The United Kingdom supply industry is already being damaged by the lack of a United Kingdom platform from which to export its skills. It is extremely ironic, for example, that the Germans are installing the latest telecommunications technology in the former east Germany with a state-of- the-art fibre network. The network that it is installing is based on United Kingdom thinking, as trialled and demonstrated by BT and United Kingdom manufacturers in a specially localised dispensation from the regulatory rules at Bishops Stortford. United Kingdom technology was proven and copied, yet the suppliers in east Germany are all German and American because United Kingdom companies are prevented from benefiting from a domestic market in the United Kingdom.
Let me refer briefly to some other industries. We must support British scientists and companies in new technological industries such as biotechnology and environmental technology. British companies complain that they cannot find adequate finance for biotechnology, yet it is a hugely expanding field which opens up exciting possibilities for the future. Research and development are being carried out in connection with disease and drought-resistant crops. Properly developed and deployed throughout the world, biotechnology would eradicate hunger and starvation from planet Earth for ever. I can think of no more laudable aim for mankind than to end
Column 417starvation. If Britain fails to develop solutions to that most pressing of all global problems, other countries will--and they, not we, will reap the benefits both financially and through greater influence throughout the world.
We are also missing out on environmental technology. We currently have 1 per cent. of the world market in environmental technology. Germany enjoys the world lead with 36 per cent. and the USA has 15 per cent. The market is expected to treble by the year 2000. As understanding grows about the seriousness of the threats posed by pollution, global warming and ozone layer depletion, every country will need technological solutions to save the planet's environment. An example is the Coal Research Establishment. At Stoke Orchard in Gloucestershire, British scientists have developed a world lead in clean coal technology, yet the Government have shown little recent interest. I tabled questions asking what plans the Government have for the future of the CRE and received the reply that it was a matter for British Coal, not the Government. The Government are handing over to Japan, Sweden and others the market for fitting clean-up technology to the world's coal- fired power stations when Britain had established a technological lead that could and should create jobs and wealth for the future.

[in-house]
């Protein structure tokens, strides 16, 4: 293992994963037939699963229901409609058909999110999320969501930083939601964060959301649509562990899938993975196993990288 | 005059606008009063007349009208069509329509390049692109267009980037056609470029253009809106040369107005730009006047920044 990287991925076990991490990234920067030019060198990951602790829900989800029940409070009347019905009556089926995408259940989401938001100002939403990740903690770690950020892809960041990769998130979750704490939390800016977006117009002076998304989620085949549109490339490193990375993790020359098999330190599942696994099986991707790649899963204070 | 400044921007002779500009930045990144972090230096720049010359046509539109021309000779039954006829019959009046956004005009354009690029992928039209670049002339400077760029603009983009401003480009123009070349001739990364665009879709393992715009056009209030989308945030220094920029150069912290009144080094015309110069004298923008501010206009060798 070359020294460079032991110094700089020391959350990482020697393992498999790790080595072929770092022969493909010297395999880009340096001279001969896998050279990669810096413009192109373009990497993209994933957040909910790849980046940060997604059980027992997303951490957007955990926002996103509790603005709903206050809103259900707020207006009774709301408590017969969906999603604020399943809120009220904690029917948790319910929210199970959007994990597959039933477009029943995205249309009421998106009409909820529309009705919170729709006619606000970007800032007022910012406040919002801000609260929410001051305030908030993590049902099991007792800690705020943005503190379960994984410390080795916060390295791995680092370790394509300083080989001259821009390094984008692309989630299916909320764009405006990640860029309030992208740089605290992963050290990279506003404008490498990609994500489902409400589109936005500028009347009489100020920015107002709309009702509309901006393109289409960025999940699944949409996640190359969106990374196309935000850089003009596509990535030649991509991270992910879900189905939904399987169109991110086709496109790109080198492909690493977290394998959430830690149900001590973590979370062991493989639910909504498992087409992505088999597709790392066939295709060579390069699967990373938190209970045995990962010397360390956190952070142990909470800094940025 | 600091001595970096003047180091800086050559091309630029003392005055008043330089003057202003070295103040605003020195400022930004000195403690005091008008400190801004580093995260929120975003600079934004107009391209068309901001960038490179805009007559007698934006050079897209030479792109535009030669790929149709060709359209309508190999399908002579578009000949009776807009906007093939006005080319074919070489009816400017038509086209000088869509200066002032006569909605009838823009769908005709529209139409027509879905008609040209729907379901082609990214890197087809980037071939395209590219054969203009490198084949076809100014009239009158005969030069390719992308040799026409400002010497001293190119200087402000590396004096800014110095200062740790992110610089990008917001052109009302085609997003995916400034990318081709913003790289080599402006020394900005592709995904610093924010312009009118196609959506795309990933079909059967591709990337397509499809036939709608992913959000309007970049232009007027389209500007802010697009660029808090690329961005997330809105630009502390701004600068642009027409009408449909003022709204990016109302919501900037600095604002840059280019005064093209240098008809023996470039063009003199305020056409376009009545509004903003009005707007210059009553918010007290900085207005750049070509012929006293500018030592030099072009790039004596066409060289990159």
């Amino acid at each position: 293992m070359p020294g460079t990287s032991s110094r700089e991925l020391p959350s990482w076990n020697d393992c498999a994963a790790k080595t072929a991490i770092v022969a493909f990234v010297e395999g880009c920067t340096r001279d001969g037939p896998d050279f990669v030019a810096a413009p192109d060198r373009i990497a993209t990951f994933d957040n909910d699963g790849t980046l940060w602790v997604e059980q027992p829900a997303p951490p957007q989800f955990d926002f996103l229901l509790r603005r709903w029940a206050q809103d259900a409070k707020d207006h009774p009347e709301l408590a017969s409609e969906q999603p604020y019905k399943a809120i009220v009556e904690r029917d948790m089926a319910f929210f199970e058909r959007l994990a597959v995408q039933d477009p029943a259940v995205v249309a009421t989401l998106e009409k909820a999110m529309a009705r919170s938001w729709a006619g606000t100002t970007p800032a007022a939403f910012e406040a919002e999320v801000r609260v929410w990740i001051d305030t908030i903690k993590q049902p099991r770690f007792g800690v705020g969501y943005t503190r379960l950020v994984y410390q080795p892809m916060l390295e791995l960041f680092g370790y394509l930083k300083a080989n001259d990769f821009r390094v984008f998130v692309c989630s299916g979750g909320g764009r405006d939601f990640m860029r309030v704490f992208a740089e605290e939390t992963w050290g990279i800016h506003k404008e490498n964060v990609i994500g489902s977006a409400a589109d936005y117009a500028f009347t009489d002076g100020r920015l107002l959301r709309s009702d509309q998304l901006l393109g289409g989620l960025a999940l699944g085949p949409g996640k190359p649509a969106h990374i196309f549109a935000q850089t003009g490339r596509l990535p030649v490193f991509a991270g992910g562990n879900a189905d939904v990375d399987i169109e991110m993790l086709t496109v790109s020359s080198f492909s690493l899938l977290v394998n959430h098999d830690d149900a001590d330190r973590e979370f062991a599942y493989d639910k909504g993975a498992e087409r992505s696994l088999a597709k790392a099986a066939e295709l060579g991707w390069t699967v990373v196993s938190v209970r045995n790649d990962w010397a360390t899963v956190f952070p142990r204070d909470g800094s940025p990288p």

The phenomenon of Britain inventing something and other countries making money out of it has arisen occurred too often. It must not happen in the future. Many people call it "the hovercraft syndrome". We must have a vision for the future. We invest too little in education ; we plan short term rather than long term ; and we undervalue our scientists and inventors. Other countries with which Britain competes invest more in education. They are making breakthroughs and their companies are benefiting.
Another problem is language. In many new markets, particularly eastern Europe, the ability to speak the customer's language helps to win business. That is where the Foreign Office can help. It is important that schools start to teach languages as early as possible, certainly before the age of 11. In Sweden, where I have worked, children are bilingual by the age of 11 and go on to learn a third and sometimes a fourth language during the remainder of their school career.
We must invest more in education ; plan for the longer term ; encourage innovation ; and have a strategy. We may then be able to turn the opportunities for United Kingdom exporters into real jobs and wealth for our people.
Mr. Richard Page (Hertfordshire, South-West) : Whenever the House debates trade, industry and exporting, I feel that there is a tinge of regret and that we are looking over our shoulder at our history. Centuries ago, we had organisations such as the East India Company. Later, we were in the forefront of the industrial revolution. We took the fruits of our inventions, and made ourselves the leading trading and exporting nation of the world.